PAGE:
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SCOTT BRETT

Brett Fankhauser at Deerfield Pistol and Archery Center.

President Donald Trump likes to take credit for a booming economy. But it’s not booming for one of his core constituencies: the gun industry.

After watching guns fly off the shelves during the Obama years, sales have gone flat since Trump's election in 2016.

“There’s no more urgency to buy guns anymore,” said Brett Fankhauser, manager at Deerfield Pistol and Archery. “They’re there if you want them. There’s no fear that they’re going to go away.”

It was that fear that led to a gun-buying frenzy 10 years ago, when the election of Barack Obama sparked worries about new restrictions on gun sales. Business got even more brisk in December 2012 when 20 kids and six adults were killed at Sandy Hook Elementary School in Newtown, Connecticut, energizing gun control activists. 

Add to that, Fankhauser said, the 2011 law allowing concealed carry in Wisconsin.

“Then it was off to the races,” he said.

John Breunig, owner of John’s Gun Shop in Lodi for 52 years, said he’s never seen anything like it.

“It was crazy,” he said he said of the hot Obama-era gun market. 

Those days are over, thanks to the election of Trump, who vowed on the campaign trail to be a staunch upholder of the Second Amendment.

Dubbed the “Trump slump,” the fall-off of gun sales is a national phenomenon, with gun makers trying to come up with new products to attract the interest of gun buyers, including a pistol version of an AR-15 assault rifle, one of the biggest sellers during the Obama years but one that’s drawing little interest these days.

American Outdoor Brands, owner of Smith & Wesson, reported that revenue from long guns in the most recent fiscal year has fallen 50 percent from the previous year, largely due to diminishing demand for AR-15-style rifles.

The slump has eroded Smith & Wesson’s once substantial worth. Fourteen years ago, the company sold for $112 million. American Outdoor Brands bought Smith & Wesson in May for $45 million.

According to the National Shooting Sports Foundation, an industry group, federal background checks were down 12 percent in 2017 from 2016, when it seemed all but certain that Democrat Hillary Clinton would follow Obama into the White House.

But the industry is quick to point out that while 2016 wasn’t a boom year like 2012 and 2015, background checks last December — typically the busiest month for gun sales — were higher than 13 of the last 18 Decembers.

“It’s slower than when Obama was president,” said Fankhauser. “But I wouldn’t say that it’s slow.”

Fankhauser’s store has the advantage of doing a fair amount of business with law enforcement, which keeps sales steady.

But some gun sellers say the "Trump slump" is real. 

“It’s a more a steady slump than it is up,” said Pete Kraemer of PT Firearms in Cross Plains.

Kraemer said he saw the change in the market almost immediately after Trump’s surprise win, which put fears of gun control on the back burner.

“Nobody’s worried about it right now,” he said.

The slump also appears to have broken a cycle that saw gun sales surge dramatically after mass shootings like Newtown, a 2015 San Bernardino attack that killed 14, and a 2016 attack at an Orlando nightclub that killed 49.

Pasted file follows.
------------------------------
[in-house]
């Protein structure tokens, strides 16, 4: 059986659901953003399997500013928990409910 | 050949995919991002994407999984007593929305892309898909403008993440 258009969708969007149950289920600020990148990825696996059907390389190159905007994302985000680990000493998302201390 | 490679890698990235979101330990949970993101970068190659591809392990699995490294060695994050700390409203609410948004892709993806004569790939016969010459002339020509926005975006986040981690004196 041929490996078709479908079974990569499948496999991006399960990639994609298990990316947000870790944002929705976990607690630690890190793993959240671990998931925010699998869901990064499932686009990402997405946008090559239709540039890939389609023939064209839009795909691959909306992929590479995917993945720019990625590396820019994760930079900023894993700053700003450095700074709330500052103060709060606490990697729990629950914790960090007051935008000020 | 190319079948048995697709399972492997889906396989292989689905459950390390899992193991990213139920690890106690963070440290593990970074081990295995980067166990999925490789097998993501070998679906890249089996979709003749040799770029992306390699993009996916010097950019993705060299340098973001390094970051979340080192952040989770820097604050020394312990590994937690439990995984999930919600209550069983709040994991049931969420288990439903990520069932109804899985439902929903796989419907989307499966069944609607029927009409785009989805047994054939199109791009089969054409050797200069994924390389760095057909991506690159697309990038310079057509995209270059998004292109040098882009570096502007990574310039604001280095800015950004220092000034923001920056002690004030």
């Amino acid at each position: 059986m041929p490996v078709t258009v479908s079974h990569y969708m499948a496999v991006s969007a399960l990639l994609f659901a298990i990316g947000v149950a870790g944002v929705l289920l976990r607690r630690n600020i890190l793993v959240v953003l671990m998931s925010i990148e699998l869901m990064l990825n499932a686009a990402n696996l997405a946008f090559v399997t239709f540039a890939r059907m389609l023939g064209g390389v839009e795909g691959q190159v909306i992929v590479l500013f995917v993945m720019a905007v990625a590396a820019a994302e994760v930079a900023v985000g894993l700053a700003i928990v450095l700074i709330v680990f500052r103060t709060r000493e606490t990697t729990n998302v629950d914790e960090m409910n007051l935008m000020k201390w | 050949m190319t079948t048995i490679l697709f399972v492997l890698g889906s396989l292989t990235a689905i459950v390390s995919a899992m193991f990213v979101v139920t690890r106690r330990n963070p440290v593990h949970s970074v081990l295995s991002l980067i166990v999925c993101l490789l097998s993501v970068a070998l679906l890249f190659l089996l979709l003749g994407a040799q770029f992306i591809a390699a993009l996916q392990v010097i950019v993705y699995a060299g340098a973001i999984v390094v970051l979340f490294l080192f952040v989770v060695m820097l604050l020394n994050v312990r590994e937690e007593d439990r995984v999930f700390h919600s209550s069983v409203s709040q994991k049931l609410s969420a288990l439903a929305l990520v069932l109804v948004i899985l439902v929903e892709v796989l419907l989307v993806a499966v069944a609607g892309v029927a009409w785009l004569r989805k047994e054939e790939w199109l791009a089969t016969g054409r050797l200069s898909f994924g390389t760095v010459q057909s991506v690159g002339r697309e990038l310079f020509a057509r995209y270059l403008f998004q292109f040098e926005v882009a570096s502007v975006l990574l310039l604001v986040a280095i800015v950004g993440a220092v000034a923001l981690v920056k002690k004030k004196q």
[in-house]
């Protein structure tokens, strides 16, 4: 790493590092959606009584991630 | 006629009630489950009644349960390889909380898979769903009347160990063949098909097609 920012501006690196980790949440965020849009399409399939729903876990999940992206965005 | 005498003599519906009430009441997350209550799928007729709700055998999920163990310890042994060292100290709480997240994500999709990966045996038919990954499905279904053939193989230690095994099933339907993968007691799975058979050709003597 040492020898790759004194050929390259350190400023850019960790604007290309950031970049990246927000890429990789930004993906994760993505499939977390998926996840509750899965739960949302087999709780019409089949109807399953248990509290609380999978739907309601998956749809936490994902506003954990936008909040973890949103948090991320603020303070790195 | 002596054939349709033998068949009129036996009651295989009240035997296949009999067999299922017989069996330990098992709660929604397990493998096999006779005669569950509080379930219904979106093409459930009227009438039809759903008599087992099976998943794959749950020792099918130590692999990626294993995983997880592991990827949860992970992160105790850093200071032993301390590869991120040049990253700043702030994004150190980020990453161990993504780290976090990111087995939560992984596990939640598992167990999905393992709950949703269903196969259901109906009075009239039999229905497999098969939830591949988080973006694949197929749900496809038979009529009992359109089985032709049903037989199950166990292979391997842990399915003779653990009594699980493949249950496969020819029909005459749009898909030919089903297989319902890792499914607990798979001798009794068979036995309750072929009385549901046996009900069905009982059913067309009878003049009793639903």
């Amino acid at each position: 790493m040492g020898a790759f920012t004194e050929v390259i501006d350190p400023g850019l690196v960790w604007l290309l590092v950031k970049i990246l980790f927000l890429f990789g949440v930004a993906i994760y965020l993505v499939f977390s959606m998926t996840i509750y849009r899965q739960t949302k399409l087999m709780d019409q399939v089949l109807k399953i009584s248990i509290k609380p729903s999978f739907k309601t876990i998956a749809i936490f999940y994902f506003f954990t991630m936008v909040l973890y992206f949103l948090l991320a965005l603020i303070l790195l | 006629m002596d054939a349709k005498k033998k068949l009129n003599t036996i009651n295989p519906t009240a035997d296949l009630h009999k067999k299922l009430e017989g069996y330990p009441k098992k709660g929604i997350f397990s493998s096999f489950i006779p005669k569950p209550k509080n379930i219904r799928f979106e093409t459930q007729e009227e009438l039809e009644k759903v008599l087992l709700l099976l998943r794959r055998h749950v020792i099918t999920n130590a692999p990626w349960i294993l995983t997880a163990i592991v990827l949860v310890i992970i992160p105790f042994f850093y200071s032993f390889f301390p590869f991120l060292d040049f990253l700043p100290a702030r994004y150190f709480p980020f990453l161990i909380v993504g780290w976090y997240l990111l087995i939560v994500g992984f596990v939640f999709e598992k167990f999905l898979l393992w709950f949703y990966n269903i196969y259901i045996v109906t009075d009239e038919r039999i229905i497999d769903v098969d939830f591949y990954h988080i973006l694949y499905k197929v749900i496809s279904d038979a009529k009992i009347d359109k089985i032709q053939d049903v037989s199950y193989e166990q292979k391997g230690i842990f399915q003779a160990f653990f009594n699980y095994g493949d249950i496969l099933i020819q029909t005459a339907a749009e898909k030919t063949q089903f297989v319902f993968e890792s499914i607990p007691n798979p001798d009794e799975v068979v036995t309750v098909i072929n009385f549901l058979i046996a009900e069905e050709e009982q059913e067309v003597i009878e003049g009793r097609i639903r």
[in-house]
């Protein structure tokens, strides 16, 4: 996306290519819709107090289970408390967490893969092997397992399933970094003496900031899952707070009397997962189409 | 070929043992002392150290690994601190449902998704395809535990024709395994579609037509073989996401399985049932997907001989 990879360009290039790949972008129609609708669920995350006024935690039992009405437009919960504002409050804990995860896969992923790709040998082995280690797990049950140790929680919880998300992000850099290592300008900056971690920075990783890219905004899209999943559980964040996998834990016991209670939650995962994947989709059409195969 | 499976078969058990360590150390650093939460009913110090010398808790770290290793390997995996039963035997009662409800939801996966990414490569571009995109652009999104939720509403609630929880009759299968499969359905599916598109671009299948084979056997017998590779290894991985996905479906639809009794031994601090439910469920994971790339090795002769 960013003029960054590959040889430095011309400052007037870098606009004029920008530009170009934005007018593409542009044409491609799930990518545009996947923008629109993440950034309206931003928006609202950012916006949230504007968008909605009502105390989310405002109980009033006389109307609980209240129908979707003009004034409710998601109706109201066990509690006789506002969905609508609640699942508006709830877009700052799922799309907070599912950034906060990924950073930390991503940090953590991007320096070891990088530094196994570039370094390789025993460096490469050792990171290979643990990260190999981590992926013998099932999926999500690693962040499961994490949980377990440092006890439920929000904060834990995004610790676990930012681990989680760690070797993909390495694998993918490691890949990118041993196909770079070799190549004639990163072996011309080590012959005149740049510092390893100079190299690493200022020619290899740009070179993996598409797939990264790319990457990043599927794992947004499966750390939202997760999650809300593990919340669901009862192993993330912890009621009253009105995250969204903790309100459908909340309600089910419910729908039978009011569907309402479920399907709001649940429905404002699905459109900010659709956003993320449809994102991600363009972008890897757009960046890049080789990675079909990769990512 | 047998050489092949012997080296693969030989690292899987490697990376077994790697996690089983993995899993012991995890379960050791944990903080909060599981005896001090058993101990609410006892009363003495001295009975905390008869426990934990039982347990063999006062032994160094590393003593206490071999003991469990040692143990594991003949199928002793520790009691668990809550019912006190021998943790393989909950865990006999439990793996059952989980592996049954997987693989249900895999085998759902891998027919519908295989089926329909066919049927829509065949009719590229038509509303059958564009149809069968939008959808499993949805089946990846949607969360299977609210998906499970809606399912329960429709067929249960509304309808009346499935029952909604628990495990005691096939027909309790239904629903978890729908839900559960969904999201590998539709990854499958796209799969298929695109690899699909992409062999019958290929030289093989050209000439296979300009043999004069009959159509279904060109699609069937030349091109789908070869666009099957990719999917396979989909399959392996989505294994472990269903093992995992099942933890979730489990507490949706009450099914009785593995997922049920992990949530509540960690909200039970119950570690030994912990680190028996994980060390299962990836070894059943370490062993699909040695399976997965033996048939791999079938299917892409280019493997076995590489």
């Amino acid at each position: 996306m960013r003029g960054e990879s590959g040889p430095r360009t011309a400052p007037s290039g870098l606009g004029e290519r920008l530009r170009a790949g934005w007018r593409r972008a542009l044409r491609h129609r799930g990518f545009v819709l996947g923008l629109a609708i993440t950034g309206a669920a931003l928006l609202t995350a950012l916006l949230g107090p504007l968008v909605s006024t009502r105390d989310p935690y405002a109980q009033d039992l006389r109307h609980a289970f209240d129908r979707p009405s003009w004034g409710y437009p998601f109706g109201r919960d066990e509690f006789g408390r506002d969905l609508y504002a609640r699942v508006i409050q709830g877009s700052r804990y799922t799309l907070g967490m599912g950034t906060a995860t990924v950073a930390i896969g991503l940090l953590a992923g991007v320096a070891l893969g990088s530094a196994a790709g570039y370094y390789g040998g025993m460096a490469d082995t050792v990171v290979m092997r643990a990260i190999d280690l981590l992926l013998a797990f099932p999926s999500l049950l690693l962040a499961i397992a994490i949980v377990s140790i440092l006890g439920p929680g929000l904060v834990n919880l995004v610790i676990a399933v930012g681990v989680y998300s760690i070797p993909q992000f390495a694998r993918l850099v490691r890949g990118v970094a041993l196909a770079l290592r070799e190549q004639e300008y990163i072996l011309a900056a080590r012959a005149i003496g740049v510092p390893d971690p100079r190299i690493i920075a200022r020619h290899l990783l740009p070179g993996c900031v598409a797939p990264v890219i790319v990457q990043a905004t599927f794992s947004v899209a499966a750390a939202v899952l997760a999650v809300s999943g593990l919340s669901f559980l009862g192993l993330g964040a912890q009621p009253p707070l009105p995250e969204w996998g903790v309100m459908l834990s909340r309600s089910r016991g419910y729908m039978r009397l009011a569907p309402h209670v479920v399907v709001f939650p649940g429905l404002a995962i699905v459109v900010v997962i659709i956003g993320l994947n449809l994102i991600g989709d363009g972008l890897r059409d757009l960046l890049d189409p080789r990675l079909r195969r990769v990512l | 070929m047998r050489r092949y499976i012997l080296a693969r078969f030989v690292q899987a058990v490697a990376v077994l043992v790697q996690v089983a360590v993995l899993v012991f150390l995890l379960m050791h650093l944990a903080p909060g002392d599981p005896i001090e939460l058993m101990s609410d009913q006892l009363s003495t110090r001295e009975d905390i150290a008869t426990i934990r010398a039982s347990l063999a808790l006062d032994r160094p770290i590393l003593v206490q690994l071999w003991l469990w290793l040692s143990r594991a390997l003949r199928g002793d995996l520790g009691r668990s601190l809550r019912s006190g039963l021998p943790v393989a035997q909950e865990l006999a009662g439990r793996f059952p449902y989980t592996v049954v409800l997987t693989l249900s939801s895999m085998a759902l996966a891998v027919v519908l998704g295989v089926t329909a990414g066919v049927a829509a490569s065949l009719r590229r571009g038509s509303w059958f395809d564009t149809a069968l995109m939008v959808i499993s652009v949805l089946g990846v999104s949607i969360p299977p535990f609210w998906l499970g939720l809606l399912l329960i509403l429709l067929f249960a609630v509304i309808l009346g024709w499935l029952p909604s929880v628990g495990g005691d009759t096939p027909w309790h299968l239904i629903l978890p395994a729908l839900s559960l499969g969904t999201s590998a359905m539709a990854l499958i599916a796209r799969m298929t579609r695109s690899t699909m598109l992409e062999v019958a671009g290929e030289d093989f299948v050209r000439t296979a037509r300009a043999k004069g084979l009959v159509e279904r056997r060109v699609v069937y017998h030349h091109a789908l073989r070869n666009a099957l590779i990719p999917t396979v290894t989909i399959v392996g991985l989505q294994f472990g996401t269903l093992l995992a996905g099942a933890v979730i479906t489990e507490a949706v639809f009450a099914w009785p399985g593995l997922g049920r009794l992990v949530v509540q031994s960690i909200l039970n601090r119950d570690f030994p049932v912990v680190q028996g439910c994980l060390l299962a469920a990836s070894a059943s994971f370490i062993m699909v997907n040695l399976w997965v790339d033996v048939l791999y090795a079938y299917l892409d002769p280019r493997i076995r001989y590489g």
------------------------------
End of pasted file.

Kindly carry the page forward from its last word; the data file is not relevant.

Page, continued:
Gun sales stayed flat after the October 2017 mass shooting that killed 58 people in Las Vegas, nine months into Trump's presidency —  the deadliest mass shooting in modern U.S. history.

Some say gun sales were primed to fall after the market became saturated during the Obama years. Even while gun sales surged, the percentage of Americans who own guns has been falling for the past 20 years, reaching a 40-year low in 2016, according to a CBS News poll.

That means the frenzied market of the Obama years was fueled by people who own multiple guns. According to a study by Harvard and Northeastern universities, 3 percent of the nation’s gun owners own half the private arsenal, averaging 17 guns each.

According to John's Gun Shop's Breunig, those buyers are still buying. He said sales of assault-style weapons fell precipitously after Trump’s election, but some collectors are still looking for specialized firearms.

“They’re spending bigger bucks for more bells and whistles for AR-15s and AR-10s,” he said. “You might have a guy that owns 20 of them, but he’s got to have one more fixed up just the way he wants it. They don’t want the cookie-cutter variety gun, they want extra special and they’re spending a lot of money on triggers and good quality barrels.”

While rifle sales have fallen off, at least in Wisconsin handgun sales are steady. According to the state Department of Justice, the number of concealed carry licenses rose by 45,189 last year, a 16 percent increase over 2016. And requests to the state handgun hotline requesting federal background checks on prospective buyers numbered 147,917 in 2017, about 5 percent down from 2016 but more than any other year since 2012. 

Breunig said handgun sales are fueled by an emerging market: women buying handguns for personal protection, who account for some 25 to 30 percent of his sales.

“There’s many more sales to women,” he said. “Handguns in particular, for concealed carry.”

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Steven Elbow joined The Capital Times in 1999 and has covered law enforcement in addition to city, county and state government. He has also worked for the Portage Daily Register and has written for the Isthmus weekly newspaper in Madison.

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